Phishing scam

Phishing is when fraudsters send you unsolicited emails, in which they claim to be from a reliable organisation, like a bank or an email service provider.

How it works

  • You receive an email request to update or confirm your details by clicking on a link or an icon
  • Once you click on it, a fake website is launched
  • On the website, you are asked to share your account details, username or password for online banking, email account, cellphone number or bank card details
  • Any details you provide on the fake website are captured by the fraudsters and used to defraud you

How to identify it

  • There’s usually a sense of urgency in the email, followed by a threat (like the suspension of your bank account)
  • You need to respond quickly, not giving you time to think things through or ask someone for advice
  • The email says you have been a victim of fraud, or due to receive funds, and you need to login to your accounts by clicking on a the link to report the incident and cancel your bank card, or give permission to accept the sum of money
  • You’re asked to supply your personal and account details via a hyperlink, attachment or icon, provided in the email

What you can do

  • If you receive a suspicious email containing links, please forward it to [email protected] for shutdown

Change of banking details scam

This is when fraudsters attempt to steal funds by posing as one of your suppliers, or someone you’re meant to pay, and asking you to update their bank account details.

How it works

  • You receive an email, letter or fax supposedly from a recognised supplier
  • You are informed of a change in bank account details and asked to update your records accordingly
  • But these ‘new’ bank account details are false
  • So your monthly payment is paid to the scammer instead of your supplier

How to identify it

  • The request doesn’t come from your usual ‘contact’ or point of contact at the supplier
  • The request for change of bank details wasn’t made via official correspondence or using the contact details that you have in your database
  • In some instances fraudsters may spoof the e-mail address of the supplier or falsify the e-mail address to look like that of the supplier
  • If you ever receive such a request, confirm it with a contact you trust before changing any bank account details

SIM swap scam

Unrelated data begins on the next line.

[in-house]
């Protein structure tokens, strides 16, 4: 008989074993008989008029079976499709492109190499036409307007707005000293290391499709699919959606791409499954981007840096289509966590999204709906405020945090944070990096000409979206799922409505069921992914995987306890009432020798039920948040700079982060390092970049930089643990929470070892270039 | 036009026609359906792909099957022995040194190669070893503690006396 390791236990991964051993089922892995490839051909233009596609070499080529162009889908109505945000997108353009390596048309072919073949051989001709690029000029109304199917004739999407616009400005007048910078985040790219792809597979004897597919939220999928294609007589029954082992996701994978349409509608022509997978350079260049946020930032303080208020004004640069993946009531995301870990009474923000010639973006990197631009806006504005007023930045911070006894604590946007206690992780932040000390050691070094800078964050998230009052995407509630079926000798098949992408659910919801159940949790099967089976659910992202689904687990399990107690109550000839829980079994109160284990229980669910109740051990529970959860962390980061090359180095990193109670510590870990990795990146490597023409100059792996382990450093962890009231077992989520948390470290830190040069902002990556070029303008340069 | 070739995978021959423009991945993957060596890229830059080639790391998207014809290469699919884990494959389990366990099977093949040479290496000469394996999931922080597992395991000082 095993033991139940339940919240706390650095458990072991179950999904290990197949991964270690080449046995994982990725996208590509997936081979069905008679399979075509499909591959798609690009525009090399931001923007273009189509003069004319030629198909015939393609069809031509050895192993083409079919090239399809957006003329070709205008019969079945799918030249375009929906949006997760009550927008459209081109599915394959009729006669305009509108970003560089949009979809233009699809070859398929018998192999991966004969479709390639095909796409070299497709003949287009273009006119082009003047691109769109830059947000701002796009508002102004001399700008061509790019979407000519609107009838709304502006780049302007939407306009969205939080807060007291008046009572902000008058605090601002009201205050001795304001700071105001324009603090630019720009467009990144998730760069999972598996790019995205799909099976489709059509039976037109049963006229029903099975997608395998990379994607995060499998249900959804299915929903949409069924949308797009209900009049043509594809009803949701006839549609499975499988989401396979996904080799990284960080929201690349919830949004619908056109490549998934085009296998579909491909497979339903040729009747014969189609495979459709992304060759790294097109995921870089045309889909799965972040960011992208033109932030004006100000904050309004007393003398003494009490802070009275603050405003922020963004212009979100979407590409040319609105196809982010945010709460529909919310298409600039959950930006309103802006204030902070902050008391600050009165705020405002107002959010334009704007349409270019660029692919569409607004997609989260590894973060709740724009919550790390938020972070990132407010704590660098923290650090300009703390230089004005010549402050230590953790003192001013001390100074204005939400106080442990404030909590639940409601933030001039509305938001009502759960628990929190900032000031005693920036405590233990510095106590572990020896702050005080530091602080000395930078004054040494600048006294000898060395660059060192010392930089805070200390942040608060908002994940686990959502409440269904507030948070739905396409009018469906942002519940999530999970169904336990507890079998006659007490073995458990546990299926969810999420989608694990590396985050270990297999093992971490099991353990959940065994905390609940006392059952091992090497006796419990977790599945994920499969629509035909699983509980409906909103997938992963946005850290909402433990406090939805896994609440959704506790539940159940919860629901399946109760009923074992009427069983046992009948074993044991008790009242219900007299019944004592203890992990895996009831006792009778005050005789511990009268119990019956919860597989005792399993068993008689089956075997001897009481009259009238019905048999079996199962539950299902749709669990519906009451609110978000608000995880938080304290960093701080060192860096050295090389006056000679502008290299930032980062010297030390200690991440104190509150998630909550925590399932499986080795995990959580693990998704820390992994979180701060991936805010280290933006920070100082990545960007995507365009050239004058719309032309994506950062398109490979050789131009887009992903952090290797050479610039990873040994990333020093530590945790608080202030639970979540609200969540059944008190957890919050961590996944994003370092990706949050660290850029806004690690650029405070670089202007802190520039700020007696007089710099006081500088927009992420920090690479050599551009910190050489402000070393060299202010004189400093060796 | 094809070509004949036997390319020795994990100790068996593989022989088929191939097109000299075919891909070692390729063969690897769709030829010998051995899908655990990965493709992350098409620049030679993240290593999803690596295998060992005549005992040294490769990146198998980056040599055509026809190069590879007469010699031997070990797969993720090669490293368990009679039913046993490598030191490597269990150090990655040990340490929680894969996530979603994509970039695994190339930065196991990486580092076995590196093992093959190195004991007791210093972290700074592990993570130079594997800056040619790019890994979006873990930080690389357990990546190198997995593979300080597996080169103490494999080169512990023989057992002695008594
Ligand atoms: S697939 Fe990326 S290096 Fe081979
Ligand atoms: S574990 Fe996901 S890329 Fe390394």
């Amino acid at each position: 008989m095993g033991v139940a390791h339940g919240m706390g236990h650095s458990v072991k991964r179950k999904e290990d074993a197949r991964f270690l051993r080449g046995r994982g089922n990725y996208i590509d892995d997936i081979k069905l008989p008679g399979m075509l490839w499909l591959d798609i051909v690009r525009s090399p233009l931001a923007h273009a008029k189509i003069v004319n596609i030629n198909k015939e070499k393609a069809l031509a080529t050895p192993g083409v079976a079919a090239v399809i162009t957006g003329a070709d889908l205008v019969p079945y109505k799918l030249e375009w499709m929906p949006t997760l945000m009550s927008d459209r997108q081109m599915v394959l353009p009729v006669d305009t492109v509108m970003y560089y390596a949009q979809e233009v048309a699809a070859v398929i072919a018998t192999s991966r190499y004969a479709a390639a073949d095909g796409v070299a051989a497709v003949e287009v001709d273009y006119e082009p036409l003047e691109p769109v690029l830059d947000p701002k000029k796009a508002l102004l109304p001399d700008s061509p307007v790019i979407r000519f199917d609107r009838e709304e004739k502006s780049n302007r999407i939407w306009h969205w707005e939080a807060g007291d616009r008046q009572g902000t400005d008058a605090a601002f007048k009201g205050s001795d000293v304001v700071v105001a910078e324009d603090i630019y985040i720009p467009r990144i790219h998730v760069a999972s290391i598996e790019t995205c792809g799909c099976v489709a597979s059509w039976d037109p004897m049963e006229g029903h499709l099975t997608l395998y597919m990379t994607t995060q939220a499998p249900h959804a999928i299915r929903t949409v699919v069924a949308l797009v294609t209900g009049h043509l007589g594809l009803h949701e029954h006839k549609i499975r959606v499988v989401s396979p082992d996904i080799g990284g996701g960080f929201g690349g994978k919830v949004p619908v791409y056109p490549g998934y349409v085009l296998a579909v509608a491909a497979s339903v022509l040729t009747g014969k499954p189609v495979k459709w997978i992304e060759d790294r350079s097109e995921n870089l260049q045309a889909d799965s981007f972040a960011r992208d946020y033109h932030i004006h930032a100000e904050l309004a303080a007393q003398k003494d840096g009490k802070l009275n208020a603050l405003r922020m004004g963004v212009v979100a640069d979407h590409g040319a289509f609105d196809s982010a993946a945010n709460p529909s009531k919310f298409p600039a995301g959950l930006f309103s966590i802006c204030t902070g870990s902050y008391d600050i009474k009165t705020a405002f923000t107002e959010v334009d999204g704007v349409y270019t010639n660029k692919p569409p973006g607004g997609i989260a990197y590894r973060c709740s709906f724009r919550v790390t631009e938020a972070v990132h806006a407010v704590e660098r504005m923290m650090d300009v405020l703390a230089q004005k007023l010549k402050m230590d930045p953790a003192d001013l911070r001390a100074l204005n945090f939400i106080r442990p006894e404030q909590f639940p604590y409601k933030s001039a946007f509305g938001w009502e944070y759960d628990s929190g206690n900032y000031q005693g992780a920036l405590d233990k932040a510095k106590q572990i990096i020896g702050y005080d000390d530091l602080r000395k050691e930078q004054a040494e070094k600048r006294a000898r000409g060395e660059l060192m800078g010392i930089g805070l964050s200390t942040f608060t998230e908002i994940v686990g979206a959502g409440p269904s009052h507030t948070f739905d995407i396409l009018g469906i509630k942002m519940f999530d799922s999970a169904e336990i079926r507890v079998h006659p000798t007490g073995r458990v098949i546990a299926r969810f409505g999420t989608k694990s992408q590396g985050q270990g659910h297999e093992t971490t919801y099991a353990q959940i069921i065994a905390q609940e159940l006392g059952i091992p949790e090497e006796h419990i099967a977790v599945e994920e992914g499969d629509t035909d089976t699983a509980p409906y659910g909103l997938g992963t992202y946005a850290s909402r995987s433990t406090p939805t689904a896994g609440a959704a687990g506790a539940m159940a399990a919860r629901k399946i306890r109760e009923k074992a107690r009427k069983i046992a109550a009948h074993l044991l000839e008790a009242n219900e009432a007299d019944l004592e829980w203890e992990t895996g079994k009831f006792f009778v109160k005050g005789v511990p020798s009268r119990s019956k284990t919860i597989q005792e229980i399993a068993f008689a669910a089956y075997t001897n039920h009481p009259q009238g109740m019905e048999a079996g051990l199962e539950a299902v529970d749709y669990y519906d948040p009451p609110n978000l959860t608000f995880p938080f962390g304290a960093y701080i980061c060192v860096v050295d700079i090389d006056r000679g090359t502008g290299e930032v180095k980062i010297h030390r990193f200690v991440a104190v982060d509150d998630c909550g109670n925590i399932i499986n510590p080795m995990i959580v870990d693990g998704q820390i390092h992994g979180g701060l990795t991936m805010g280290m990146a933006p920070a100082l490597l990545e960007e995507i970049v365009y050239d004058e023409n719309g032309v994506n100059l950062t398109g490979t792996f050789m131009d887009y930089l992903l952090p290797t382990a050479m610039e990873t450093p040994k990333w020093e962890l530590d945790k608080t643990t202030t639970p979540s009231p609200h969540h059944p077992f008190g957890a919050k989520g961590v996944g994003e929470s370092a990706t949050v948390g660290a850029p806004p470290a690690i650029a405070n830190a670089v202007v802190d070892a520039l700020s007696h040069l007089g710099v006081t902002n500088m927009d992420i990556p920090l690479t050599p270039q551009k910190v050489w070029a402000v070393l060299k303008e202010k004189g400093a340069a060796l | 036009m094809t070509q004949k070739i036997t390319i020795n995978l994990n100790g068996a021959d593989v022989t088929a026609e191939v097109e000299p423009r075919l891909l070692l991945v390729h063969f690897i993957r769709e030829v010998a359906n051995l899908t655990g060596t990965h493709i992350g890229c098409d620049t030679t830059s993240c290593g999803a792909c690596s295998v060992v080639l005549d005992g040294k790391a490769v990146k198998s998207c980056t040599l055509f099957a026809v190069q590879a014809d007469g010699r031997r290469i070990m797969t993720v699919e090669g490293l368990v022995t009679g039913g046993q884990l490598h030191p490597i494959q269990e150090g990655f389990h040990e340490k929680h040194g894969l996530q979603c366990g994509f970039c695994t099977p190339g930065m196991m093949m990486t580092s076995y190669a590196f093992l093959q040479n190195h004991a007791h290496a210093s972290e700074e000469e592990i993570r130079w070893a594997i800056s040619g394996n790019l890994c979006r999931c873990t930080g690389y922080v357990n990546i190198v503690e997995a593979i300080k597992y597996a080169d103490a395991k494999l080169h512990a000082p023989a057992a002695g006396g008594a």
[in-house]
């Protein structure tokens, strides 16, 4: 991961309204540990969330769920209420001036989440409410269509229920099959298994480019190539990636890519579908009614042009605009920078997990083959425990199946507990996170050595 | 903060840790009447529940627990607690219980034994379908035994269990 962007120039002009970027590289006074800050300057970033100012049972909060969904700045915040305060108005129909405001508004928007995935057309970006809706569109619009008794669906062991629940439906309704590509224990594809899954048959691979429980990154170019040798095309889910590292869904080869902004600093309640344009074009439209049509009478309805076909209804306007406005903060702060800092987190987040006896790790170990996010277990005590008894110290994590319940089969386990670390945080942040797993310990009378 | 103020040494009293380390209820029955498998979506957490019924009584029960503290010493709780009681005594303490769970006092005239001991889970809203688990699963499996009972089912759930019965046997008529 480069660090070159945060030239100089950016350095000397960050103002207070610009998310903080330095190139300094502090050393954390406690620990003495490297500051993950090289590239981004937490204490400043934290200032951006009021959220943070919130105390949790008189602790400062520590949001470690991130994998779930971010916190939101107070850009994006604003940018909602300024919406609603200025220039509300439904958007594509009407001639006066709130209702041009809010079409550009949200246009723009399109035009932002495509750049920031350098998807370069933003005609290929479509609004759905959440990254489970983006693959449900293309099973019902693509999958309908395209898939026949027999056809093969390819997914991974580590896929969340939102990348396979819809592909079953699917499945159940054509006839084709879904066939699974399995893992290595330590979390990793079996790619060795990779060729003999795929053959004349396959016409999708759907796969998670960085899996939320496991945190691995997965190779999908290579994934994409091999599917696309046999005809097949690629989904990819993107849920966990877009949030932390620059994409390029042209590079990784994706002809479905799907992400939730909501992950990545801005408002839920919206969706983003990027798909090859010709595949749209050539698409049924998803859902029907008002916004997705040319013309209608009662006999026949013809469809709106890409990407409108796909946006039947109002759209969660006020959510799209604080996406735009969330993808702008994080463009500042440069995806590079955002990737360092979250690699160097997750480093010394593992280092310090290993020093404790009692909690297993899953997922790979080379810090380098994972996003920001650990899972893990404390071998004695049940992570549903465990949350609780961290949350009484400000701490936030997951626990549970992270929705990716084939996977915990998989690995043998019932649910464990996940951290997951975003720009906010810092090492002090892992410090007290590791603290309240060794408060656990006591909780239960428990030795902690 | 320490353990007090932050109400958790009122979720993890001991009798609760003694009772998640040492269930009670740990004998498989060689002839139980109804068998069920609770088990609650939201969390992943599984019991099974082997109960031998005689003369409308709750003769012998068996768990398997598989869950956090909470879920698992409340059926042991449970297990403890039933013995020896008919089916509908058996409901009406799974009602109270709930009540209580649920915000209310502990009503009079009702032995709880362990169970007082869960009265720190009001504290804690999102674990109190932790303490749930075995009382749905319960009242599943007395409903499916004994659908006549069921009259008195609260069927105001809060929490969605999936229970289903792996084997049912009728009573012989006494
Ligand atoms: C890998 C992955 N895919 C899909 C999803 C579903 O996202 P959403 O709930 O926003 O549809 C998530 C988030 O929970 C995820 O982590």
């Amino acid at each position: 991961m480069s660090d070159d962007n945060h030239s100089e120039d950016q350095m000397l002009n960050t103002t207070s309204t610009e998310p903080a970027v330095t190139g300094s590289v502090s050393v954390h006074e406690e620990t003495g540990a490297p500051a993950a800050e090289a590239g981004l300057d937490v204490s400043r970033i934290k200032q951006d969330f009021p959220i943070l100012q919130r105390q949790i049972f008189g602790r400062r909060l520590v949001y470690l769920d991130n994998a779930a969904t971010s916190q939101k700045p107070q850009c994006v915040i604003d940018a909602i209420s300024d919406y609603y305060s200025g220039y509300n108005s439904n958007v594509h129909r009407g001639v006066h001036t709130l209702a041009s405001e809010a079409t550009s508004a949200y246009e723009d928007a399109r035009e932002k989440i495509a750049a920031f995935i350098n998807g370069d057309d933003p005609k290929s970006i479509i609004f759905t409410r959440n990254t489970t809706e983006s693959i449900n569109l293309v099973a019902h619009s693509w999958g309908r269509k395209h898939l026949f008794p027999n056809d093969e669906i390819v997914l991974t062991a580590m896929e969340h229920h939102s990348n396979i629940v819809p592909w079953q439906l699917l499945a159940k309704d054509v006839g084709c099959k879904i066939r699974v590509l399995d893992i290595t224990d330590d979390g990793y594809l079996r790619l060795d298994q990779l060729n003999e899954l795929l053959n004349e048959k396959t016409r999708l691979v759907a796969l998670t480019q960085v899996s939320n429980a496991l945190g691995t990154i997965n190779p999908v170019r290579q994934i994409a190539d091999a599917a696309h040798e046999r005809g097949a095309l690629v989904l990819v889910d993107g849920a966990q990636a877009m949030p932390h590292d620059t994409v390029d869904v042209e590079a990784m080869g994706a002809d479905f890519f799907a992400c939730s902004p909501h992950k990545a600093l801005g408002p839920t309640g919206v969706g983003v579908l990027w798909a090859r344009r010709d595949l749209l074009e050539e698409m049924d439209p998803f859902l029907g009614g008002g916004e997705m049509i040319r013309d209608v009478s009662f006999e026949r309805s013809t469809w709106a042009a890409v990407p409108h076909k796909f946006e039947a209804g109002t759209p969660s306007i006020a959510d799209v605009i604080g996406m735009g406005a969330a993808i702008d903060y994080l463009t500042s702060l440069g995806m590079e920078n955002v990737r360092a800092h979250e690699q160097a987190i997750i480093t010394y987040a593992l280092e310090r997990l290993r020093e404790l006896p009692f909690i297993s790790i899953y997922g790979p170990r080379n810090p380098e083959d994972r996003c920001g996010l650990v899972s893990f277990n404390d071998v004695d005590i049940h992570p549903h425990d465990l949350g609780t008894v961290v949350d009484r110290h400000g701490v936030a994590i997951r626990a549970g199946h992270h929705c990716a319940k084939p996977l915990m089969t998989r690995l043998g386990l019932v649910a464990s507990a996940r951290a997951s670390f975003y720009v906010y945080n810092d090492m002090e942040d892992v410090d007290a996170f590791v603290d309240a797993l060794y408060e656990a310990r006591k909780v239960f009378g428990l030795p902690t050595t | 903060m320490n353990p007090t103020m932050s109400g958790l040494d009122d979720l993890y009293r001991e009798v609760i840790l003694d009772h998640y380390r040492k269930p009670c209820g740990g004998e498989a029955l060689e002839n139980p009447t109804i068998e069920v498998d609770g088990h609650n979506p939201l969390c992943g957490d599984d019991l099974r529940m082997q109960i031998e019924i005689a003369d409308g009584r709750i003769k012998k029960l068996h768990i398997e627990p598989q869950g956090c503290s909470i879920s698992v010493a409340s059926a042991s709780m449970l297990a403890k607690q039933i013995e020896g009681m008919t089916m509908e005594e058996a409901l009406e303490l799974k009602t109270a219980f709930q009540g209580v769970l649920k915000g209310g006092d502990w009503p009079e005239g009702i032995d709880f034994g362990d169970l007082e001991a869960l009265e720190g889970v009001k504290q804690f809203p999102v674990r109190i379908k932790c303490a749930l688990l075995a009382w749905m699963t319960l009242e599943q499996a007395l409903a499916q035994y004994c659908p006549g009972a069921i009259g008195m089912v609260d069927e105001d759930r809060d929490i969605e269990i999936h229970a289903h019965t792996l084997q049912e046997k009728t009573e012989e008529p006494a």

In a SIM swap scam, fraudsters perform a SIM swap without your knowledge, allowing them to intercept your phone calls and SMSs.

How it works

  • Typically, the SIM swap takes place after fraudsters have received your online banking login details following your response to a phishing email or a vishing call
  • Once fraudsters have access to your cellphone number and personal details, they can pose as you and request a new SIM card from your network service provider
  • This gives them access to your phone calls, SMSs, OTPs and other notifications they can use to defraud you

How to identify it

  • You are suddenly no longer receiving calls or messages on your cellphone
  • You don’t receive the OTP you requested, even when trying a second time
  • Your cellphone suddenly has no signal in a regular network area

Twin SIM scam

A twin SIM scam is a relatively new and sophisticated form of fraud. Fraudsters duplicate your cellphone number onto another SIM card, allowing them to divert certain phone calls and SMSs.

How it works

  • Fraudsters to take control of your primary cellphone number by switching off the network coverage, diverting your phone calls and SMSs to the secondary ‘twin call’ cellphone number
  • This gives them access to your OTP SMSs and any other notifications they can use to defraud you

How to identify it

  • You are suddenly no longer receiving calls or messages on your cellphone
  • You don’t receive the OTP you requested, even when trying a second time
  • Your cellphone suddenly has no signal in a regular network area

Number porting scam